Topics of Discussion
Thomas: Hello and welcome to Opening Arguments, this is episode 318. I’m Thomas, that’s Andrew. How’re you doin’ Andrew?
Andrew: [Chuckles] I am doing fantastic, Thomas! I think I said earlier on Twitter, I’ve had some good days in my life, you know? The birth of my child, my honeymoon, the trip we took to Australia … today is way up there with those days! [Laughs] How are you doing?
Thomas: Because we are finally going to be doing the eminent domain deep dive!
Andrew: That’s right!
Andrew: Oh, and I’ve got a long segment on baseball law! No. [Laughs]
Thomas: Yeah! [Laughs] Oh this – hold on! I just checked, Andrew. The news, it says – all the news. Maximum news. Actually Google News just says “maximum.” It’s full.
Andrew: [Chuckles] Yeah, my Google alerts just decided to merge into one á la the Constructicons forming Devestator-
Andrew: -and then they shot me with the eye lasers. Literally I wish I could show you, I have this, like 17 oz, in addition to my delightful Opening Arguments mug which I use when I need regular coffee, I also have a – it’s basically an oil drum with a handle on it and I have been mainlining coffee trying to keep up with everything.
Thomas: You are Optimist Prime, so you do just drink oil out of it, actually.
Andrew: Yes! [Laughs] Well that too!
Thomas: Wow! Lots to get to!
Andrew: Yeah, today’s a pretty big deal! [Chuckles]
Thomas: Lots to get too.
A little housekeeping, we’re probably going to go long on this one because there’s so much to get to. Andrew sent me a manifesto that he wrote of his notes and [Laughs] it’s long. So here’s what we’re gonna do. We’re gonna give you all the good stuff we can in this episode and then we’ll probably end up going extra for patrons because we love our patrons and it’ll be a chance to get our patrons some extra good stuff.
So if you wanna take part in that you know how to do it, go to patreon.com/law, pledge as little as $1 and you get all the bonus extras. We’re truly are not going to be able to fit it all in. But! Just wait, there’s more! That’s not all, we’re also going – we’re not gonna “try” we’re 100% getting patrons Tuesday’s show early because we also plan on doing an impeachment guide, an impeachment deep dive that we need right now to inform us about what’s going on now and we will get that out to patrons early.
We love our patrons so much that in this great time of need, [Chuckles] in this time when all the Trump news is happening we are gonna get ya a bunch of extra stuff and we’re gonna get you that stuff early! So that’s our thanks to you and, yeah, I think that’s the agenda.
Did I miss anything on the housekeeping?
Andrew: No, the only thing I would add is I also want to share out, we do this, we have a newsletter level of patrons where from time to time I’ll put up my show notes or other direct communications. I have [Laughing] 13 single-spaced pages of research here that I do want to share with everybody, so all of our patrons at any level will also get my show notes from this episode which are [Laughing] uncensored, which don’t have clownhorns in them, which document everything that went into this episode.
Thomas: Would you say they’re a transcript or would you say they are a memorandum-
Thomas: -of your…
Andrew: Well that is gonna be issue number one! So, why don’t we-
Thomas: Alright. But before we get to that I do just – apologies, gotta do a little live show update. Live show in L.A., October 12th.
A couple things, we keep getting a bunch of questions I think it would be worth answering. If you were thinking about buying tickets but maybe you’re just by yourself, we got a lot of messages from people who are like “hey, I’m by myself, I don’t know if for the VIP or for the platinum, how weird is it to just come by myself?” Totally fine! It is absolutely a welcoming fun place.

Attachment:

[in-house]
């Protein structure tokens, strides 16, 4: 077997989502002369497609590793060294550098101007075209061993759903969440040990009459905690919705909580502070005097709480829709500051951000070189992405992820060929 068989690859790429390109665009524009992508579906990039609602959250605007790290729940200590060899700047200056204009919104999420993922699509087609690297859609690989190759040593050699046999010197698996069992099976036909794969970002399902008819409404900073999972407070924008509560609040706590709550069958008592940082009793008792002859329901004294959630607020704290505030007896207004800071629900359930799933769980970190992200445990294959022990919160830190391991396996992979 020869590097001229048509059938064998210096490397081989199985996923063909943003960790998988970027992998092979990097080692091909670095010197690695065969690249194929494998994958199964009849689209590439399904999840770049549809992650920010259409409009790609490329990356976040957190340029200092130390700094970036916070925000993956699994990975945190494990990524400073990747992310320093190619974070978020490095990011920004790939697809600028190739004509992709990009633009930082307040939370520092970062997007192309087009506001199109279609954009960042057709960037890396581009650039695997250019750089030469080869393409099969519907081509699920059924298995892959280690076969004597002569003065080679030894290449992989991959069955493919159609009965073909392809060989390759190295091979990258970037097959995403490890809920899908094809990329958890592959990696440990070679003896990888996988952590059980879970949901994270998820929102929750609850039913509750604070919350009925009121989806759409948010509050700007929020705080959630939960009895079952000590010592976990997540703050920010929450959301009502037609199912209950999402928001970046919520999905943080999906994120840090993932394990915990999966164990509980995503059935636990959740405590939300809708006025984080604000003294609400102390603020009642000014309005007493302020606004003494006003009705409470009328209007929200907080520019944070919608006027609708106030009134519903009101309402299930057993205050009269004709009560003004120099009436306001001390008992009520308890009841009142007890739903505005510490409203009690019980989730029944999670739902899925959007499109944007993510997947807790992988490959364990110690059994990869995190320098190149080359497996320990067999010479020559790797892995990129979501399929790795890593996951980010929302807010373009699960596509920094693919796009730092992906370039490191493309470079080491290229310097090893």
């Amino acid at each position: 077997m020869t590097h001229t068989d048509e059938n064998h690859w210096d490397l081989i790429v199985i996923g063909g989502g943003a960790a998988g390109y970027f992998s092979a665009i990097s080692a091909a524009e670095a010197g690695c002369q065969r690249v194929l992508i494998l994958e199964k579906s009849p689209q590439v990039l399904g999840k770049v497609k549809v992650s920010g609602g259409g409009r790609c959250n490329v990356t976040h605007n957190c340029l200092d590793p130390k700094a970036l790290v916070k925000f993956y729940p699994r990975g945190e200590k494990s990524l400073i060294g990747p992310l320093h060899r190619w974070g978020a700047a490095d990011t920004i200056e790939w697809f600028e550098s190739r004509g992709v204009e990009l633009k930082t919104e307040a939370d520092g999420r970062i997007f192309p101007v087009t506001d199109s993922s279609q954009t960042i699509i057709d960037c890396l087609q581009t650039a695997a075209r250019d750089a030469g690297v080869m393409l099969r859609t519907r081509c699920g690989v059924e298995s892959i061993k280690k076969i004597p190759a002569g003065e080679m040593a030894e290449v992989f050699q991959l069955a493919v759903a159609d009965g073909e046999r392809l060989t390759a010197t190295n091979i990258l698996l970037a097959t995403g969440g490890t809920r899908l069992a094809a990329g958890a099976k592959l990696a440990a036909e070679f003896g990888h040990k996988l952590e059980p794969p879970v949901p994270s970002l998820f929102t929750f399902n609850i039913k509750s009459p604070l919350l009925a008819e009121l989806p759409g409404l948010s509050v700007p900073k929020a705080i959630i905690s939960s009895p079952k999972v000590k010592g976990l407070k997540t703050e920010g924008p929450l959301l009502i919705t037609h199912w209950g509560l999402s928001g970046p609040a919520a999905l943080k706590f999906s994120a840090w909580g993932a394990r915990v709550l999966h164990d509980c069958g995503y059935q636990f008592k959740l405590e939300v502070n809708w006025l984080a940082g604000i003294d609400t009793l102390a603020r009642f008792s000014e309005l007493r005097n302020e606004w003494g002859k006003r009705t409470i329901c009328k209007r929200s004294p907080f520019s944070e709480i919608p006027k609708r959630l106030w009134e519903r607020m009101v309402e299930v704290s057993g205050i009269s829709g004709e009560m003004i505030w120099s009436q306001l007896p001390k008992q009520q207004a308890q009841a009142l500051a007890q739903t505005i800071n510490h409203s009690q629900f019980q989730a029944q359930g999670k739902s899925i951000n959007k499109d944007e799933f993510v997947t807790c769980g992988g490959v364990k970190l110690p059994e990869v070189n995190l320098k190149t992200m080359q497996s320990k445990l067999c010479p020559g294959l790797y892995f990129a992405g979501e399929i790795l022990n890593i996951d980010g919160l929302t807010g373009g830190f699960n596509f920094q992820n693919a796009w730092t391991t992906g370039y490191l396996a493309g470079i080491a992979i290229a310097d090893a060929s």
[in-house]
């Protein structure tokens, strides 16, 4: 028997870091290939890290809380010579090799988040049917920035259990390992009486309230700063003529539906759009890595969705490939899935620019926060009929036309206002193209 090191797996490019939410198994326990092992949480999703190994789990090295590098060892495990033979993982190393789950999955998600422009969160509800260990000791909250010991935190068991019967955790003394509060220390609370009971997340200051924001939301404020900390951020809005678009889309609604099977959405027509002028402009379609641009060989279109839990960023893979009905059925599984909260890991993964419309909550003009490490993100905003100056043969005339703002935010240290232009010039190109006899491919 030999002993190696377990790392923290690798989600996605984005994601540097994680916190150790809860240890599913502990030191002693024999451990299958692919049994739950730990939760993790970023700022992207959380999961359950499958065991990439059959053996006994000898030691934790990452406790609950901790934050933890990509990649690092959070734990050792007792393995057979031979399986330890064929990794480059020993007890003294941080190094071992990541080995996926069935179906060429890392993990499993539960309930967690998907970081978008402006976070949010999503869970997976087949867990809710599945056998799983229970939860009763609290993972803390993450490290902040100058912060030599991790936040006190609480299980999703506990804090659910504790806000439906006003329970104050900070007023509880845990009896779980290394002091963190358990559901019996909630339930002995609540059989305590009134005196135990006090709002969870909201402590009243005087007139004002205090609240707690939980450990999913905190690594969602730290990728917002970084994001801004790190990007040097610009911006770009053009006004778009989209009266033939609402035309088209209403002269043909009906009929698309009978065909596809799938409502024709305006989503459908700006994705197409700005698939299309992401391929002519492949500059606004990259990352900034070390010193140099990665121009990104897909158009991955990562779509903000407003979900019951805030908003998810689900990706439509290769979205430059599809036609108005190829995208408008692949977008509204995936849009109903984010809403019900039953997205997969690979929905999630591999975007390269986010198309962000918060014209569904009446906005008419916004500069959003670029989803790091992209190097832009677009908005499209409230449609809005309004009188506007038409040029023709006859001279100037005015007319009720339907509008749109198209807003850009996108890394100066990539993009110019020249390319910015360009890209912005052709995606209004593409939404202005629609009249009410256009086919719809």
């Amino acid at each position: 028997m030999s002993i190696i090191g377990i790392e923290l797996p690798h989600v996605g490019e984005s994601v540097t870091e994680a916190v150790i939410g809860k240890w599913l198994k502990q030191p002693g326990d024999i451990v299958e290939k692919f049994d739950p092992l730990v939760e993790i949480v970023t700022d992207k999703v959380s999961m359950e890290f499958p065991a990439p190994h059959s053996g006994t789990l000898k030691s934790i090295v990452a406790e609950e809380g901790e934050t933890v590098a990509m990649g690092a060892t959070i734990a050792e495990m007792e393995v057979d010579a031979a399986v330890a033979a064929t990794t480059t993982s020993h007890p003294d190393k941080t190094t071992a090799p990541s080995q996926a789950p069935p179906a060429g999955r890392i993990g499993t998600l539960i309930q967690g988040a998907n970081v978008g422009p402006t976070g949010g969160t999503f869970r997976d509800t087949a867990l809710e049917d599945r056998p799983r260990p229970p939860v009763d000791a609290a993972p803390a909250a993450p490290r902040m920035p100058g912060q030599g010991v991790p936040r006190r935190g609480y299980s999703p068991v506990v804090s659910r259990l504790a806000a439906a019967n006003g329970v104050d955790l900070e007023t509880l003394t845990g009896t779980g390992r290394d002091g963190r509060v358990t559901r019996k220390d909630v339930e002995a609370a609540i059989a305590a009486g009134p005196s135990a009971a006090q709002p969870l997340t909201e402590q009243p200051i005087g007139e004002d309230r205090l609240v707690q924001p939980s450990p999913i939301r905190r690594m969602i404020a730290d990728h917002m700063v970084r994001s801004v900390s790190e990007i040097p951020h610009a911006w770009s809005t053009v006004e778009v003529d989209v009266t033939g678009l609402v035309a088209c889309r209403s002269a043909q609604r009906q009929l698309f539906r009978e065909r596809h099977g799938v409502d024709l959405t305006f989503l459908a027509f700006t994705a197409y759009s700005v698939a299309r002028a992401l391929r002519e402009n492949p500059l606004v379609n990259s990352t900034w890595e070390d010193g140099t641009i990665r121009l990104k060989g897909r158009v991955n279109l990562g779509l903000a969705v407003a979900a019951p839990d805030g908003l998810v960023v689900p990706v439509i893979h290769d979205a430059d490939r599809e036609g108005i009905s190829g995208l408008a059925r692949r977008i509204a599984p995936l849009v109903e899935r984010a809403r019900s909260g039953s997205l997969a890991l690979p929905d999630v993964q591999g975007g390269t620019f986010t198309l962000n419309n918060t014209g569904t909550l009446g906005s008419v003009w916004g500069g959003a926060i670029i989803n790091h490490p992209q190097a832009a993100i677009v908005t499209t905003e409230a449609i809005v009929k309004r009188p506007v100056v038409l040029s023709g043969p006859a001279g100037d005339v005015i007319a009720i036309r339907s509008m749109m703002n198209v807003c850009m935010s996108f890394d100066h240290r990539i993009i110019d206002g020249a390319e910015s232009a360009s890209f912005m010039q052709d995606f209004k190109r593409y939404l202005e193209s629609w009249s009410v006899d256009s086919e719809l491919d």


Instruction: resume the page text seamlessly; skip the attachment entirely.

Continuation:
A lot of people are talking about, who maybe have a little social anxiety, from my understanding of how everything has gone in the past and how the last event went I think everybody was more than welcome, we had a good time, it’s a low-pressure fun environment that you can kinda participate and talk with us as much or as little as you want so absolutely do not worry if that is you, feel free to come along. It’ll be a ton of fun I promise.
Then the one other note I’ll say is, there’s currently only one platinum ticket left. If there is a couple out there who was planning to come to platinum but it was like “oh no there’s only one left now,” feel free to message me and we can free one up for you if that’s gonna be the make or break because an odd number of people bought tickets, so we just want to make sure that if there’s a couple that was gonna come that now can’t because there’s only one ticket, we don’t want that to stop you. We can make room at the table for one more person. It might be [Laughs] one of those awkward chairs and a weird leaf of the table, but we’ll figure it out.
Andrew: Sure, I can cook more! Why not? Just add another 5 courses onto what I’ve gotta do!
Andrew: No, no, no! I would love that.
Thomas: I absolutely made this decision unilaterally but I stand by it! [Laughs]
Andrew: [Laughs] I will be the one who’s a mess in the kitchen trying to get everything together! But no, I’m very excited about it.
Thomas: Okay, so that’s a little announcement, that’s almost sold out, but by the way VIP tickets, still plenty of those available and that was a ton of fun last time. A hangout with us after the show for hours we talked, we hung out, we had fun.
So L.A. folks and anybody conceivably in the near [Chuckles] area because we’re not coming back to this area for who knows when. Come to the show October 12th! Okay! That said, it’s time to get to the show of all shows, approaching the upper stratosphere of Yodel Mountain, possibly with a view of the peak of Yodel Mountain. Brian, hit it with the Yodel Mountain!